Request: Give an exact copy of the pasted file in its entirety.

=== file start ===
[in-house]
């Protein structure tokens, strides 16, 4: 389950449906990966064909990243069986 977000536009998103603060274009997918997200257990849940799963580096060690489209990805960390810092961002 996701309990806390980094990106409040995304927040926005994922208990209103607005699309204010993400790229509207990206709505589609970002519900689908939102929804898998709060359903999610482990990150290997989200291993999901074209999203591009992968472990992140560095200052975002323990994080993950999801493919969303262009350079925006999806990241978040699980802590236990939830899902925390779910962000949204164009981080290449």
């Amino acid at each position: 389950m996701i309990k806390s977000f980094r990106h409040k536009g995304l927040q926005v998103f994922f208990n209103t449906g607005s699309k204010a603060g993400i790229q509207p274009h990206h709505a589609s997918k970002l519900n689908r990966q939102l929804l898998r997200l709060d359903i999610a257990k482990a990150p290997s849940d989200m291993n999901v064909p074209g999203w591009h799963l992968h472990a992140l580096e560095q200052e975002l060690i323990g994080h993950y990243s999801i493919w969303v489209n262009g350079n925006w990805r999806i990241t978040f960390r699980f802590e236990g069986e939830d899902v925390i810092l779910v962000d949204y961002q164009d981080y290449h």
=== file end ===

[in-house]
């Protein structure tokens, strides 16, 4: 389950449906990966064909990243069986 977000536009998103603060274009997918997200257990849940799963580096060690489209990805960390810092961002 996701309990806390980094990106409040995304927040926005994922208990209103607005699309204010993400790229509207990206709505589609970002519900689908939102929804898998709060359903999610482990990150290997989200291993999901074209999203591009992968472990992140560095200052975002323990994080993950999801493919969303262009350079925006999806990241978040699980802590236990939830899902925390779910962000949204164009981080290449």
């Amino acid at each position: 389950m996701i309990k806390s977000f980094r990106h409040k536009g995304l927040q926005v998103f994922f208990n209103t449906g607005s699309k204010a603060g993400i790229q509207p274009h990206h709505a589609s997918k970002l519900n689908r990966q939102l929804l898998r997200l709060d359903i999610a257990k482990a990150p290997s849940d989200m291993n999901v064909p074209g999203w591009h799963l992968h472990a992140l580096e560095q200052e975002l060690i323990g994080h993950y990243s999801i493919w969303v489209n262009g350079n925006w990805r999806i990241t978040f960390r699980f802590e236990g069986e939830d899902v925390i810092l779910v962000d949204y961002q164009d981080y290449h």